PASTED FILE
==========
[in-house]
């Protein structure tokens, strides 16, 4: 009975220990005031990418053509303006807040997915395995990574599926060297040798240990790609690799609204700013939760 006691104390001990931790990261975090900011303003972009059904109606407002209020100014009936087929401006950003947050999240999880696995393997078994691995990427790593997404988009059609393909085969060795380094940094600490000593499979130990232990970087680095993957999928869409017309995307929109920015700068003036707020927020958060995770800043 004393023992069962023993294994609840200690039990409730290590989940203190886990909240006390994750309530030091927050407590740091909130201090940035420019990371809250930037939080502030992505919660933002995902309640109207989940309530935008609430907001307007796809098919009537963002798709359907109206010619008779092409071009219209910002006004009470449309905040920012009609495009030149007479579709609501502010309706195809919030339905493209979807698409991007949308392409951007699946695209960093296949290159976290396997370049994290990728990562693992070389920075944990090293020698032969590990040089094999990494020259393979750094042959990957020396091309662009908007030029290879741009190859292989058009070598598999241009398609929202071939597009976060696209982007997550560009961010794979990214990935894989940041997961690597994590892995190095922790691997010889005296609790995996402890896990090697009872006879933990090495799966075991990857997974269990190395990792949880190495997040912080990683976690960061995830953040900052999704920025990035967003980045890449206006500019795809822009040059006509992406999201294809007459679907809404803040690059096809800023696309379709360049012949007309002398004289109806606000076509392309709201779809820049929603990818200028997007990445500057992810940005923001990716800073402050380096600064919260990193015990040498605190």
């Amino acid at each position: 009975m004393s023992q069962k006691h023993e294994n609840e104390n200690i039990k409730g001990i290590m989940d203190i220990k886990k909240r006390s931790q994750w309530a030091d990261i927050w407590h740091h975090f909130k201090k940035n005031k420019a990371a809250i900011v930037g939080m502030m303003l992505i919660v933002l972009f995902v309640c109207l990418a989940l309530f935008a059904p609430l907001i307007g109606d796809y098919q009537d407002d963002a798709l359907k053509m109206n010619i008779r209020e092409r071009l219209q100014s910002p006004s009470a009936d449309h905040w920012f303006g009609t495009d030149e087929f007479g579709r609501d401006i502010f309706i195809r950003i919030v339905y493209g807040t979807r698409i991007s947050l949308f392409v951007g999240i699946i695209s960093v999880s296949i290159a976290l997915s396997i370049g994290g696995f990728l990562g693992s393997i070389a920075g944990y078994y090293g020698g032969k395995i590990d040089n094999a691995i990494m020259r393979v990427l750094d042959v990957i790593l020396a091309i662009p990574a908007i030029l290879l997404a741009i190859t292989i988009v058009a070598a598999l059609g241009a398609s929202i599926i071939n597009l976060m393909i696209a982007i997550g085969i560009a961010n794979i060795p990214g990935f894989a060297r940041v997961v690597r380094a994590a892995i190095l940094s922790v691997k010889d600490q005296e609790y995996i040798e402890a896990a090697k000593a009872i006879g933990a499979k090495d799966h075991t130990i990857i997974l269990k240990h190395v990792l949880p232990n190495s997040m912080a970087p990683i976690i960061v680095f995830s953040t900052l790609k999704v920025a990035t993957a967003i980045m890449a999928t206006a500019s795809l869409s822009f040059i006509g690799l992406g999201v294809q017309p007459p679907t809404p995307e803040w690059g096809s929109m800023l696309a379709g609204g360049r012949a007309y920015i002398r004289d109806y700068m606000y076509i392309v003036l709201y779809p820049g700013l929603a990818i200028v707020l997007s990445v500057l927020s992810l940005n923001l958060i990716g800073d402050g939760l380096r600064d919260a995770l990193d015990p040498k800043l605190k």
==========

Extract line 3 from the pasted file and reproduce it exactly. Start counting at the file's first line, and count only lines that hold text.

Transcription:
């Amino acid at each position: 009975m004393s023992q069962k006691h023993e294994n609840e104390n200690i039990k409730g001990i290590m989940d203190i220990k886990k909240r006390s931790q994750w309530a030091d990261i927050w407590h740091h975090f909130k201090k940035n005031k420019a990371a809250i900011v930037g939080m502030m303003l992505i919660v933002l972009f995902v309640c109207l990418a989940l309530f935008a059904p609430l907001i307007g109606d796809y098919q009537d407002d963002a798709l359907k053509m109206n010619i008779r209020e092409r071009l219209q100014s910002p006004s009470a009936d449309h905040w920012f303006g009609t495009d030149e087929f007479g579709r609501d401006i502010f309706i195809r950003i919030v339905y493209g807040t979807r698409i991007s947050l949308f392409v951007g999240i699946i695209s960093v999880s296949i290159a976290l997915s396997i370049g994290g696995f990728l990562g693992s393997i070389a920075g944990y078994y090293g020698g032969k395995i590990d040089n094999a691995i990494m020259r393979v990427l750094d042959v990957i790593l020396a091309i662009p990574a908007i030029l290879l997404a741009i190859t292989i988009v058009a070598a598999l059609g241009a398609s929202i599926i071939n597009l976060m393909i696209a982007i997550g085969i560009a961010n794979i060795p990214g990935f894989a060297r940041v997961v690597r380094a994590a892995i190095l940094s922790v691997k010889d600490q005296e609790y995996i040798e402890a896990a090697k000593a009872i006879g933990a499979k090495d799966h075991t130990i990857i997974l269990k240990h190395v990792l949880p232990n190495s997040m912080a970087p990683i976690i960061v680095f995830s953040t900052l790609k999704v920025a990035t993957a967003i980045m890449a999928t206006a500019s795809l869409s822009f040059i006509g690799l992406g999201v294809q017309p007459p679907t809404p995307e803040w690059g096809s929109m800023l696309a379709g609204g360049r012949a007309y920015i002398r004289d109806y700068m606000y076509i392309v003036l709201y779809p820049g700013l929603a990818i200028v707020l997007s990445v500057l927020s992810l940005n923001l958060i990716g800073d402050g939760l380096r600064d919260a995770l990193d015990p040498k800043l605190k």